"Frack The World Inc." visit Bath

Submitted by brt on Sun, 12/16/2012 - 18:53

In response to UK Methane's planning application to conduct exploratory drilling for Coal Bed Methane in Keynsham, Bristol Rising Tide and Frack Free Somerset took to the streets of Bath on Nov 10th with a street theatre performance.

This consisted of a mock fracking rig and campaigners in character as "Frack the Word Inc.", proclaiming the drinking water to be safe, while pouring toxic chemicals into it via a tube. Although the water did not contain any actual harmful chemicals, no-one who was offered a cup accepted it.

For information on how to object to UK Methane's planning application, read Frack Free Somerset's briefing.

Coal Bed Methane (CBM) is methane (natural gas) trapped in coal seams underground. To extract the gas, the basic method is to drill into the coal seam. Then, if the seam is permeable enough, pumping water out of the seam will be enough to start gas flowing from the well. If not, it is often also necessary to frack the seam to extract the gas.

An even more extreme technique called cavitation can be used, which involves pumping water and air or foam into the well at a very high pressure, before suddenly releasing the pressure (sometimes likened to opening a shaken fizzy drink). This causes gas, water, coal and rock fragments to explode out of the well. Cavitation can be repeated dozens of times, resulting in an enlargement of the well bore by as much as 16 feet in diameter in the coal seam, as well as producing fractures that extend from the well bore. Even if it isn’t necessary at first, wells are often cavitated later on once the gas that is easier to get at runs out.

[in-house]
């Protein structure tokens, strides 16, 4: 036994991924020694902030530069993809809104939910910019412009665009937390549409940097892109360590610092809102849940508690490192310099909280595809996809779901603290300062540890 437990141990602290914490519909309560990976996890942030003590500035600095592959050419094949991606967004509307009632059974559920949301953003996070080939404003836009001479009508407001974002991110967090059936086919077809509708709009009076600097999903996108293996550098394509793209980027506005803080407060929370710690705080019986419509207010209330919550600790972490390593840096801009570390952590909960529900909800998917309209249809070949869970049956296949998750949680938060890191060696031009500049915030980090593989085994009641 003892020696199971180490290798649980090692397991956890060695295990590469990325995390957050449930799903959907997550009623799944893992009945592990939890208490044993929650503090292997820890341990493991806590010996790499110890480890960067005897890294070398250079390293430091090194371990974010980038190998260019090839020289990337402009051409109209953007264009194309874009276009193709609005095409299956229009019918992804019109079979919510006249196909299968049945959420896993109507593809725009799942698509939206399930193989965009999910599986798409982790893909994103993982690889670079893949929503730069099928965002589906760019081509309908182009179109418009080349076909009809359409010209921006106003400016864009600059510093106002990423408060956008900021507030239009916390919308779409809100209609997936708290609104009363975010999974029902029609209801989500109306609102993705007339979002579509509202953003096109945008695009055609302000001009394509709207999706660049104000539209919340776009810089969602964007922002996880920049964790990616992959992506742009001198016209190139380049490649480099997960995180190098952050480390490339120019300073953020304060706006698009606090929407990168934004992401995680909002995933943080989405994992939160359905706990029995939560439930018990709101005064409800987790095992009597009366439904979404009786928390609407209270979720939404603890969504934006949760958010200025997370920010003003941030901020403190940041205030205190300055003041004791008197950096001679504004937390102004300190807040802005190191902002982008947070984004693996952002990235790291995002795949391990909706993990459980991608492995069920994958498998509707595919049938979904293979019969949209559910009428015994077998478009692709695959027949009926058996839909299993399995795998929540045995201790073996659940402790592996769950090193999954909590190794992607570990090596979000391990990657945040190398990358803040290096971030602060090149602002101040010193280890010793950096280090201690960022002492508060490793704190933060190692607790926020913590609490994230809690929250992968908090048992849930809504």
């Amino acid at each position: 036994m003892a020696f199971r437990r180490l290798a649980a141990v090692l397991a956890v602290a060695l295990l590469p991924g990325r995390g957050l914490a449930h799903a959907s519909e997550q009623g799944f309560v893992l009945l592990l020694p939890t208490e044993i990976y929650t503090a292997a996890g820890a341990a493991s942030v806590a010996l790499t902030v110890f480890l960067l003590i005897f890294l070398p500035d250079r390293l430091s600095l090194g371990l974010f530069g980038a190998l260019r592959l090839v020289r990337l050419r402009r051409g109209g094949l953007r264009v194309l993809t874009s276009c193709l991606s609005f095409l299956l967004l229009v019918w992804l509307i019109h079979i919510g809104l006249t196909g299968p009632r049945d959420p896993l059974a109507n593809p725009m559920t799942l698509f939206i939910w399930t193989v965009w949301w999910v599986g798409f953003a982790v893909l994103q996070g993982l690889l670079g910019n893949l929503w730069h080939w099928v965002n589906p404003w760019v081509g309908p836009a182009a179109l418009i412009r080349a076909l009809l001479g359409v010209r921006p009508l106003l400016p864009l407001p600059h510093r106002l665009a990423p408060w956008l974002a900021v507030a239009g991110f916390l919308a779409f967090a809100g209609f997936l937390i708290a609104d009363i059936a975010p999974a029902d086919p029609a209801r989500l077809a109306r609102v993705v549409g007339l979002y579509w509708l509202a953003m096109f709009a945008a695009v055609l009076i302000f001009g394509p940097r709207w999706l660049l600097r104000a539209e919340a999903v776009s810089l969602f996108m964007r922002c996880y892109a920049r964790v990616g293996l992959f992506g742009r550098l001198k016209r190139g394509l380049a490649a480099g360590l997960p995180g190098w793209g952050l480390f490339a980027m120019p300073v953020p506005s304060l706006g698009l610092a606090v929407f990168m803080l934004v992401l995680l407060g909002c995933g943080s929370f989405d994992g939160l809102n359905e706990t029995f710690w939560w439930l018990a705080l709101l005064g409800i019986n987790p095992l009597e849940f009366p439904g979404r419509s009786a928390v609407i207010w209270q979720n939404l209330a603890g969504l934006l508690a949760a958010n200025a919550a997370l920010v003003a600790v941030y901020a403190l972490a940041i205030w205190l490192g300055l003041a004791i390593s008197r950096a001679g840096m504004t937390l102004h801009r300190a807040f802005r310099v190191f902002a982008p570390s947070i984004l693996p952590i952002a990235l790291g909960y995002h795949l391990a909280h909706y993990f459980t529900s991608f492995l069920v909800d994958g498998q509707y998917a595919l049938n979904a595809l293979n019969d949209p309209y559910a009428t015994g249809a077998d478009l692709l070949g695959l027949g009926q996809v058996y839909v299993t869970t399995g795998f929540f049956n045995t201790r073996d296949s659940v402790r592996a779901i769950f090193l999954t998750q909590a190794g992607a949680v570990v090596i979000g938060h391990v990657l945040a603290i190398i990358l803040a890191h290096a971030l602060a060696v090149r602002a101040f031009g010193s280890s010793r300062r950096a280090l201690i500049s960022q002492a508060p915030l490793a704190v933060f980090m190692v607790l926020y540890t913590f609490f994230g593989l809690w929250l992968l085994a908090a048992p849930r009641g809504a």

CBM has been widely developed in the United States and Australia, where it is known as Coal Seam Gas. There is planning permission for around 60 CBM wells in the UK. Dart Energy recently submitted planning applications to Falkirk and Stirling County Councils for the first CBM production wells in the UK.

Extracting Coal Bed Methane can cause water contamination. If hydraulic fracturing is used, this can contaminate the groundwater. The process uses huge amounts of water mixed with toxic chemicals, a large fraction of which are never recovered.

However, even if the CBM well is not fracked, problems with water contamination can still occur. CBM almost always involves pumping huge quantities of water out of the coal seam – this is water that has been marinading in coal for thousands of years, and can contain a wide variety of toxic contaminants. The cost to treat and dispose of the produced water can be a critical factor in the viability of a coal bed methane project, producing a strong economic incentive to cut corners and dump water illegally. Dart Energy, who have applied for planning permission to drill 22 CBM production wells in Airth, Scotland, plan to dump all their produced water from these sites into the Firth of Forth via an outfall pipe, after minimal treatment.

Coal Bed Methane wells could leak. Both Duke University and the US Environmental Protection Agency have correlated gas in water with proximity to fracking sites. CBM exploration requires a very large number of wells to be drilled. These wells can never be removed, and the steel and concrete structures plunged deep into the earth will decay slowly over time. All gas wells will leak eventually. As coal seams tend to be closer to the surface than shale gas reserves, the chances of methane leaking are much higher.

Very large numbers of wells need to be drilled to extract Coal Bed Methane. In Queensland, Australia, over 3,000 wells have been drilled with projections of 40,000 to come. If CBM goes into full production here, there will be thousands of wells across the UK.